Anti-Pilotis House

Le Corbusier's Villa Savoye, a perfect example of pilotis
During his career, the French architect Le Corbusier came up with five points of architecture that dictated his architectural technique, one of which was the use of pilotis, making his buildings seem like they're floating above the ground as well as allowing for a more open concept in the first floor of the building.

Flipping this idea inside out, however, and putting all the supporting columns back inside the building makes for an interesting challenge.

I created a 10' wide grid in the house and then worked to use as few walls as possible to create a livable and interesting space.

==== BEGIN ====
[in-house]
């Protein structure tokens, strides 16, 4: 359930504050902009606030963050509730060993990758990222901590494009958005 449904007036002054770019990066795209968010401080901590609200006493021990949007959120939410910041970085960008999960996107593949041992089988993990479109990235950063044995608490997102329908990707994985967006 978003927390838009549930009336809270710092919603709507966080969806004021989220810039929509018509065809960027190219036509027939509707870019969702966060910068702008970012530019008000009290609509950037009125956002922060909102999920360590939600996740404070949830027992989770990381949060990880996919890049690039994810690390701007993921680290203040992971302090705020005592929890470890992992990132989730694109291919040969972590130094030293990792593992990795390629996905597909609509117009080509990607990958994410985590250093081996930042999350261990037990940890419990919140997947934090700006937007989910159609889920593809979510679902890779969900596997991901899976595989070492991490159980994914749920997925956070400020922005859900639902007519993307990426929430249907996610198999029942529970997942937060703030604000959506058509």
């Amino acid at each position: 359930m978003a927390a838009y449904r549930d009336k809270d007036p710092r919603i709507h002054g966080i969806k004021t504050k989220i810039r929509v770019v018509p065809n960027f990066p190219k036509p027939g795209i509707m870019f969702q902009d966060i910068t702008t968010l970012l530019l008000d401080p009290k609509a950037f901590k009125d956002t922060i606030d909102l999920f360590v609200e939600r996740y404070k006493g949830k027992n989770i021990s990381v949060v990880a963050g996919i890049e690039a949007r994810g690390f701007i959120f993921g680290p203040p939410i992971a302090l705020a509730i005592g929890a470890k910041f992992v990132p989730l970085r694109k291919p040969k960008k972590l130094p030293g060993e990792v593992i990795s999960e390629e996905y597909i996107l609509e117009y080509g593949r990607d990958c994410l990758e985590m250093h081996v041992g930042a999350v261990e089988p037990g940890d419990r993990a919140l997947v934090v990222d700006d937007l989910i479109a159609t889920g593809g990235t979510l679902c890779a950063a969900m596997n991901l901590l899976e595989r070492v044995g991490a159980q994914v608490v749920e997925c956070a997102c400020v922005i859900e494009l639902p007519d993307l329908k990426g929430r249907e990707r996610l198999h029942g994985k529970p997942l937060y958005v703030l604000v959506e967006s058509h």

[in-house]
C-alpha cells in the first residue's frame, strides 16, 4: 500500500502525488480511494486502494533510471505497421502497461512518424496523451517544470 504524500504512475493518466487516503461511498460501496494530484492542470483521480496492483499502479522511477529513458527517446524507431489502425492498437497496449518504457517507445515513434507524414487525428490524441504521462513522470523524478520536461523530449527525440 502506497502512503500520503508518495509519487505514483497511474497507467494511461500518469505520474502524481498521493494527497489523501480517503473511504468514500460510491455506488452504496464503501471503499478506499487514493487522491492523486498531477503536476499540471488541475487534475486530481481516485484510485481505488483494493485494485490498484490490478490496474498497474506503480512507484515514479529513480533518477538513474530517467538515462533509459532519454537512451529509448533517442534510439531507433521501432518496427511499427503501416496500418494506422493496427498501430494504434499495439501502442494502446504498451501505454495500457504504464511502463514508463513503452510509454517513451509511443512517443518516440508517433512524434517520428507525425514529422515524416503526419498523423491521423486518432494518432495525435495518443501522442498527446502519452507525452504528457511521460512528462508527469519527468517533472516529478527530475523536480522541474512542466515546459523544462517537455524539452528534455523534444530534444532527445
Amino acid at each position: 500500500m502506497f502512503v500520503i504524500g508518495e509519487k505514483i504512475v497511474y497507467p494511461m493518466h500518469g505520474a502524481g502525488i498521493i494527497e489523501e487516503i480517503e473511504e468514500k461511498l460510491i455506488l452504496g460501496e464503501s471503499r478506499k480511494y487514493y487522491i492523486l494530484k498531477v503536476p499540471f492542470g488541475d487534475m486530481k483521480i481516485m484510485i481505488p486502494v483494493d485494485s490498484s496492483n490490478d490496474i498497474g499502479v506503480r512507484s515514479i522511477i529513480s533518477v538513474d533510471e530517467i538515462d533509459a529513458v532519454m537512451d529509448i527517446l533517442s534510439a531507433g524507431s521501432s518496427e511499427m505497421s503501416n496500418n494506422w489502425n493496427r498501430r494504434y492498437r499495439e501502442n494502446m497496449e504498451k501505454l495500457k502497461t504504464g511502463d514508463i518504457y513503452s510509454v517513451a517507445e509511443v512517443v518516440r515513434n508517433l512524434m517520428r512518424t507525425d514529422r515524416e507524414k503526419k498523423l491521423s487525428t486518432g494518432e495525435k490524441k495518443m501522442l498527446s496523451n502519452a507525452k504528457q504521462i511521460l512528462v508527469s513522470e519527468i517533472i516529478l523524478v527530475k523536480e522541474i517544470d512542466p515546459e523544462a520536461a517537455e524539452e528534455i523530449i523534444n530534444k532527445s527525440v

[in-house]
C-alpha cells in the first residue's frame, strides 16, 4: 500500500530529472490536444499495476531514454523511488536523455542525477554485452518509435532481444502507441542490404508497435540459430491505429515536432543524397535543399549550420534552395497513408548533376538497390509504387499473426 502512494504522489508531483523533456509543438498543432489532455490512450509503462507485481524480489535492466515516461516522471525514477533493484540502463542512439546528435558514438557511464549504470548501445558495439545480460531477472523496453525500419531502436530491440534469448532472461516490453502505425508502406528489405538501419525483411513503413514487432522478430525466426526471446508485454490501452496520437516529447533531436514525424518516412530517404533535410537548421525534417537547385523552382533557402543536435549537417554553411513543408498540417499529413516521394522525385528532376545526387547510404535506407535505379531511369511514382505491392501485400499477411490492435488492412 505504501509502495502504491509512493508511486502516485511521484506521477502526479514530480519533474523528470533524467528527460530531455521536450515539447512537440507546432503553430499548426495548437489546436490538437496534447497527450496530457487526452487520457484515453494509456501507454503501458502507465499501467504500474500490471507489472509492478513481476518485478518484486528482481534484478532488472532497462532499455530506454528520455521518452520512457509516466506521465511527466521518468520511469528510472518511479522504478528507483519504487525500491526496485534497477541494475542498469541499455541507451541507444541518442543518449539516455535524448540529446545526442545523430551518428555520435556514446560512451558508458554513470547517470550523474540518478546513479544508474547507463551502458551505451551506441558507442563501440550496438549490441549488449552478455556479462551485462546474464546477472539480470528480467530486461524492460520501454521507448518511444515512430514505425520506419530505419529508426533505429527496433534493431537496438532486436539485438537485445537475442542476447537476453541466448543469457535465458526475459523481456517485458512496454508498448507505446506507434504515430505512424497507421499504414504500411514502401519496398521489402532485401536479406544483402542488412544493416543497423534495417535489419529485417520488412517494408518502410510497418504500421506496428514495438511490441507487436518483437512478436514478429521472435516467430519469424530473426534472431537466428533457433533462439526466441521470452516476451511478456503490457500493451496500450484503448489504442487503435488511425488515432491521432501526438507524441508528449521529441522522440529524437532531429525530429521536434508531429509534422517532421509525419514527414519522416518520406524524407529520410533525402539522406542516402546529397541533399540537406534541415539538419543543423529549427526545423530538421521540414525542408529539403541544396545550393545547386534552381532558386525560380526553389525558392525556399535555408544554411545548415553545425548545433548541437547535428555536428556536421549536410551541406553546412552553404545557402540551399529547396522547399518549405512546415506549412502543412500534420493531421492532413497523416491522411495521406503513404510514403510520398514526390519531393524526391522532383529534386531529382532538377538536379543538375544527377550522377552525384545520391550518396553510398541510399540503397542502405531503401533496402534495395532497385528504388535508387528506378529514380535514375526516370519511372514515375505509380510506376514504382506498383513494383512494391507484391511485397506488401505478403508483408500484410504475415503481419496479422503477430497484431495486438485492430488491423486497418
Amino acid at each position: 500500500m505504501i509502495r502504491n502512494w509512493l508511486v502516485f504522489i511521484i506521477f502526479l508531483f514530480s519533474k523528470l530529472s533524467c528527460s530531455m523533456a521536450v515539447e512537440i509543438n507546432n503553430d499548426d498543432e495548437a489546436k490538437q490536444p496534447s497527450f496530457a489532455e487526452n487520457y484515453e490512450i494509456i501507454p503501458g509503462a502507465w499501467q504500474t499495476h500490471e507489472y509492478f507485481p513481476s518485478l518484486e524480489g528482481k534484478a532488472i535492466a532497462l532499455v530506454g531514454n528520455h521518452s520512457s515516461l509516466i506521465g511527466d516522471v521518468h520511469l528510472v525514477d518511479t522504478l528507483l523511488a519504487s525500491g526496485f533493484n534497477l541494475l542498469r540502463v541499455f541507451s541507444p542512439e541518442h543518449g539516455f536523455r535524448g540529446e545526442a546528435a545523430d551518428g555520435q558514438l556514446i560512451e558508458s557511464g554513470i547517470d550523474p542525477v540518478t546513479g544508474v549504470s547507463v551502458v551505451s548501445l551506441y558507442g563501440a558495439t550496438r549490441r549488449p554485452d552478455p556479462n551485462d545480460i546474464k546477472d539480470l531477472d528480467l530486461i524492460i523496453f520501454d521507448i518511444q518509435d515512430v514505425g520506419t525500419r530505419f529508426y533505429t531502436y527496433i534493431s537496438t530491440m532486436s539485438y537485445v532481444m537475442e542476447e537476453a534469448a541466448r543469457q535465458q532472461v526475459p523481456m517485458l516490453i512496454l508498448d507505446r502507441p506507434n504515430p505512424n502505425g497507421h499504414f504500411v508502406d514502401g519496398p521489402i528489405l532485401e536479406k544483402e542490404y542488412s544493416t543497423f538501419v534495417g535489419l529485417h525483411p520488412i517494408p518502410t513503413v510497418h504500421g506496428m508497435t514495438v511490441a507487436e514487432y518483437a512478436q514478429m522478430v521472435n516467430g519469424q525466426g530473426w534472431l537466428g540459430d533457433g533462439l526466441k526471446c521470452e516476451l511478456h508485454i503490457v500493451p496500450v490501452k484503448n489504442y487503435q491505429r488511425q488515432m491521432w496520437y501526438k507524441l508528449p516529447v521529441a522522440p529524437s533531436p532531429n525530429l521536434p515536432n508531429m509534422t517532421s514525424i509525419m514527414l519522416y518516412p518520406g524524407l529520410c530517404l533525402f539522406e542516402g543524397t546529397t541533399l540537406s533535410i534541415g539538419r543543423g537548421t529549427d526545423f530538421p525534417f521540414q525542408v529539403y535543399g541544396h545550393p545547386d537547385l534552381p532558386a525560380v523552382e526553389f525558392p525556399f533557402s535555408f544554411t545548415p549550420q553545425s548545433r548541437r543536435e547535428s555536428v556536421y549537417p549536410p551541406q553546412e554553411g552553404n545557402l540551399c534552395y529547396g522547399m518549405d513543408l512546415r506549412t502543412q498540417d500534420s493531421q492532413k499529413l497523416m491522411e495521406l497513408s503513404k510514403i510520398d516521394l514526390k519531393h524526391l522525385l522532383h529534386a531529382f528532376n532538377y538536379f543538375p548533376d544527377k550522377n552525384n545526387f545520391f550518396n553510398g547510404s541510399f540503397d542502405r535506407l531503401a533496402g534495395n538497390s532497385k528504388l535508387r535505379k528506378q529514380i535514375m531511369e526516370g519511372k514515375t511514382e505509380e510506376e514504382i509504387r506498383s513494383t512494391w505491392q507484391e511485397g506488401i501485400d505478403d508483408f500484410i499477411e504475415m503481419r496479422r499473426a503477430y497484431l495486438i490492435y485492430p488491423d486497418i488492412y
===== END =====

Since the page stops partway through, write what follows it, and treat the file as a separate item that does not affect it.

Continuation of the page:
The columns not only help to make the space look much taller, but provide a sense of rhythm throughout the house.

And then you can just repeat this basic house shape again and again,

stacking them up in urban towers

 or in modular suburban configurations.

Until you have a whole city!

It's important to know the rules but it's maybe even more important to know how and when to break them, and that knowledge only comes through experimentation, through taking the old norms, understanding them, and then running in the exact opposite direction just to see where that will take you.

If walls could dream... they'd do just the opposite and stay up all night.